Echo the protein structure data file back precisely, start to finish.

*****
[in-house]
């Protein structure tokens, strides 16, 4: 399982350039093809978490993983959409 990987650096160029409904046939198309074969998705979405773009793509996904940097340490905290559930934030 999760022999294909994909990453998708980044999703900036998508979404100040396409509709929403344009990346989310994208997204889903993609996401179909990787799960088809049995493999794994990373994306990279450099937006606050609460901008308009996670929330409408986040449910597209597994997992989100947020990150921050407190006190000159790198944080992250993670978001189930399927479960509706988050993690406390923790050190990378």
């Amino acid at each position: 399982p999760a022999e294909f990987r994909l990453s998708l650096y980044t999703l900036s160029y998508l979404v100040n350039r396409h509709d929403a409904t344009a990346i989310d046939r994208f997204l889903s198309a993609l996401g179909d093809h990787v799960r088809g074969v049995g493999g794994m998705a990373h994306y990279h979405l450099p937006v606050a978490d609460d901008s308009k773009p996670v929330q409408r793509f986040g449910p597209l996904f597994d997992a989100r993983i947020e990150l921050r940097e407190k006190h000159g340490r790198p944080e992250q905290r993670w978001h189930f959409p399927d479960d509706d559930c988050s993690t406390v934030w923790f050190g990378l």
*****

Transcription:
[in-house]
């Protein structure tokens, strides 16, 4: 399982350039093809978490993983959409 990987650096160029409904046939198309074969998705979405773009793509996904940097340490905290559930934030 999760022999294909994909990453998708980044999703900036998508979404100040396409509709929403344009990346989310994208997204889903993609996401179909990787799960088809049995493999794994990373994306990279450099937006606050609460901008308009996670929330409408986040449910597209597994997992989100947020990150921050407190006190000159790198944080992250993670978001189930399927479960509706988050993690406390923790050190990378």
């Amino acid at each position: 399982p999760a022999e294909f990987r994909l990453s998708l650096y980044t999703l900036s160029y998508l979404v100040n350039r396409h509709d929403a409904t344009a990346i989310d046939r994208f997204l889903s198309a993609l996401g179909d093809h990787v799960r088809g074969v049995g493999g794994m998705a990373h994306y990279h979405l450099p937006v606050a978490d609460d901008s308009k773009p996670v929330q409408r793509f986040g449910p597209l996904f597994d997992a989100r993983i947020e990150l921050r940097e407190k006190h000159g340490r790198p944080e992250q905290r993670w978001h189930f959409p399927d479960d509706d559930c988050s993690t406390v934030w923790f050190g990378l």